For example, as the expansion is written, an investigator may only chance into a cult membership, depending on the encounter card they draw at the Unvisited Isle, the Woods or the Black Cave. With this new version of the herald, someone visiting one of those locations must buy a membership, either with stamina or monster trophies. Now those cult encounters will start flowing a bit more freely.

I wonder if perhaps cult encounters should replace normal encounters at any unstable location? Investigators still need to visit those places to collect clue tokens as they appear, and they won’t all be replaced by gates. The cult encounters themselves would probably need to be revised somewhat to be a little more forgiving, if that were the case. They’re almost entirely deleterious to the poor investigator suffering through them, from what I recall.

[Tuesday Night Board Games] The Lurker at the Threshold

I’ve gotten two plays of the new Arkham Horror expansion now, both at Quarterstaff Games during board game night. And honestly, I find this one overwhelming in how much stuff there is to track.

Not only are the gates different, but they all have effects that trigger if the gate isn’t closed on the first attempt, or in one case, when a particular symbol comes up during the monster movement phase. So that’s two new questions to ask: “what is the symbol on this gate that an investigator just failed to close?” and then during every monster movement, “Is there a moving gate on the board whose dimensional symbol matches any of those on the card?”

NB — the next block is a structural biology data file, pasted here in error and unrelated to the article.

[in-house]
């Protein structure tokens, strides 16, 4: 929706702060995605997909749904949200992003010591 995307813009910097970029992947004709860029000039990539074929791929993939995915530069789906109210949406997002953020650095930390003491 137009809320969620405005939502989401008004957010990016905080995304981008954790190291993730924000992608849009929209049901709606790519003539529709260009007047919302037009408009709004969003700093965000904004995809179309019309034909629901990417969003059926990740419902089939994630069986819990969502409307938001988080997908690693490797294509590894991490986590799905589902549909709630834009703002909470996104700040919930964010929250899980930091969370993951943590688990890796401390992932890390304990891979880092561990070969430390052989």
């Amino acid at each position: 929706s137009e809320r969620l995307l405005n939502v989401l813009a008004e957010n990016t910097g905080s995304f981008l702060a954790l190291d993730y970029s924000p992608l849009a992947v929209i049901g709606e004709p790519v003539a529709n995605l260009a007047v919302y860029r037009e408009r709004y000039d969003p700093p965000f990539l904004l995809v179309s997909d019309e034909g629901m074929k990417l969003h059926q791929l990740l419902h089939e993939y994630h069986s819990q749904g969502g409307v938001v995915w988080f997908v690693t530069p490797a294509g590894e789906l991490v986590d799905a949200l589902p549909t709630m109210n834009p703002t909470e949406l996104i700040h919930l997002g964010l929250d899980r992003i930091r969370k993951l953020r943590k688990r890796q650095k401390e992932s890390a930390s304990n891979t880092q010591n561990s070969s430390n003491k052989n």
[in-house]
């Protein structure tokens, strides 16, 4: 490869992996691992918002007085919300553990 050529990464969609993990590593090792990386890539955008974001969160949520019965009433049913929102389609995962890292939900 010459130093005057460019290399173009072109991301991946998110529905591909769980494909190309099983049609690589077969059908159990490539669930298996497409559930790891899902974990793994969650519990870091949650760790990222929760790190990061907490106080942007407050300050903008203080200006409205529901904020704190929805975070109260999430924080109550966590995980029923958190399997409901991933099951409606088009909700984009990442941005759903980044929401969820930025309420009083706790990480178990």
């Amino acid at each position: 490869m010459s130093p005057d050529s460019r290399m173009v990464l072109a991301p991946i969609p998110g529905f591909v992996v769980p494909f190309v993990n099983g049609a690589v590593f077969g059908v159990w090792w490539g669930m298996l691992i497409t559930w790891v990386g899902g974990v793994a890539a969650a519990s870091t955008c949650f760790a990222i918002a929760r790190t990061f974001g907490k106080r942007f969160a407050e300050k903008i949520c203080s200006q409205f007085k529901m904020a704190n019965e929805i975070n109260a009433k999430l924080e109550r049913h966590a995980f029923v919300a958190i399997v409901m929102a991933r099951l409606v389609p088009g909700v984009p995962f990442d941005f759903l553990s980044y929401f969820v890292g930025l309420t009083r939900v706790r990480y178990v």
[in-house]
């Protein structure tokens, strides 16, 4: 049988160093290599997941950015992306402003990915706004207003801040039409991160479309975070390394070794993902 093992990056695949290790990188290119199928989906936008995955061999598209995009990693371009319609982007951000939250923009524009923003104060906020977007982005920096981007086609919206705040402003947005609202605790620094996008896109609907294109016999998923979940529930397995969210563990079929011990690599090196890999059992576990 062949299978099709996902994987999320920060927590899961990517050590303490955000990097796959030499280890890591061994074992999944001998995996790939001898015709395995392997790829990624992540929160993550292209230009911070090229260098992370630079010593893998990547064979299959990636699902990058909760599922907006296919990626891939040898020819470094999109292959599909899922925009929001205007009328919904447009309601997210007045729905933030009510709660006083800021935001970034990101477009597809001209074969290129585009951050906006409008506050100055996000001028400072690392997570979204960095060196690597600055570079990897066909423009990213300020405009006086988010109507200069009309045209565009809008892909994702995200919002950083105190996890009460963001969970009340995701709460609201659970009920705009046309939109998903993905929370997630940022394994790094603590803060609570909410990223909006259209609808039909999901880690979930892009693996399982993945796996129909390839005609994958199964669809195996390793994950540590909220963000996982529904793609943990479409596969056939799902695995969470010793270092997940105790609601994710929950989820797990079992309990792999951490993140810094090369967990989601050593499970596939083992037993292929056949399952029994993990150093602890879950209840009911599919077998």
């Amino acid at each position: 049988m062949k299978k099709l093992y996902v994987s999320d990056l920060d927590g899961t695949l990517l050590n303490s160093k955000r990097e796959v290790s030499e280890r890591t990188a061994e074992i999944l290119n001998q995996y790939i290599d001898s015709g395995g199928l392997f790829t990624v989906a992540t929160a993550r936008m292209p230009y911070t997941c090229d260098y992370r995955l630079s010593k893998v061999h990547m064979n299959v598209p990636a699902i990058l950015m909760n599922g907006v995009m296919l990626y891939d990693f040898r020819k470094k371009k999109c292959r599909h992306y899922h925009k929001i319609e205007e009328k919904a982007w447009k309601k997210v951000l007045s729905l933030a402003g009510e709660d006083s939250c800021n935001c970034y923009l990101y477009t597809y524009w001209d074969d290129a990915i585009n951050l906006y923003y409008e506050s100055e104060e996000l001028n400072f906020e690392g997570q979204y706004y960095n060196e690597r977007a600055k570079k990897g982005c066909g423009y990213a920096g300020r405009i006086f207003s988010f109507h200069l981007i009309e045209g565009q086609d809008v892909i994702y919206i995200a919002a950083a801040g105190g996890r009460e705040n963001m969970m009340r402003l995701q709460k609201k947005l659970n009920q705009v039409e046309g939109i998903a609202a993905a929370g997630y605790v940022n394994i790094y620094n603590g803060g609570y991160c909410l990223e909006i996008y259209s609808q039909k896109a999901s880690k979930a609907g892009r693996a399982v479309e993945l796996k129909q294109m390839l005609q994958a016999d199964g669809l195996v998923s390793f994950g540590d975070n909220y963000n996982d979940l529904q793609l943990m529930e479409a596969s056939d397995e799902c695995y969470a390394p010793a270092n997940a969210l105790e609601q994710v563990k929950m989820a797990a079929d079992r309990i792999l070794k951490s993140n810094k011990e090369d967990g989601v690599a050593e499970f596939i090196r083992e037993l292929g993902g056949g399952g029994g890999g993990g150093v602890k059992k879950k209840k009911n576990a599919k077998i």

Then there’s the herald, the titular Lurker. Like all the other published heralds to date, the Lurker at the Threshold adds some fairly fiddly new rules to up the difficulty of the game. In this case, it offers to make pacts with investigators in exchange for some quick help, that will probably bite them later. For spellcasters, the Lurker will cover the sanity cost of a spell in exchange for making a pact, which can be a handy deal, admittedly.

The pacts themselves, I can see the appeal of, but I’m not sure if it’s really worth the hassle — which, while in keeping with the theme of striking bargains with sinister entities, doesn’t make for a terrific adventure game, even one concerned with creating feeble struggles against titanic forces like Arkham Horror. In short, there are three pacts: soul, blood and bound ally. Soul and blood pacts work with sanity and stamina, respectively. Making the pact restores an investigator to full on their sanity or stamina, depending on which pact they take. It also allows the investigator to convert stamina or sanity, respectively, into power, which can be used in lieu of clue tokens or stamina or sanity costs, again depending on the pact made.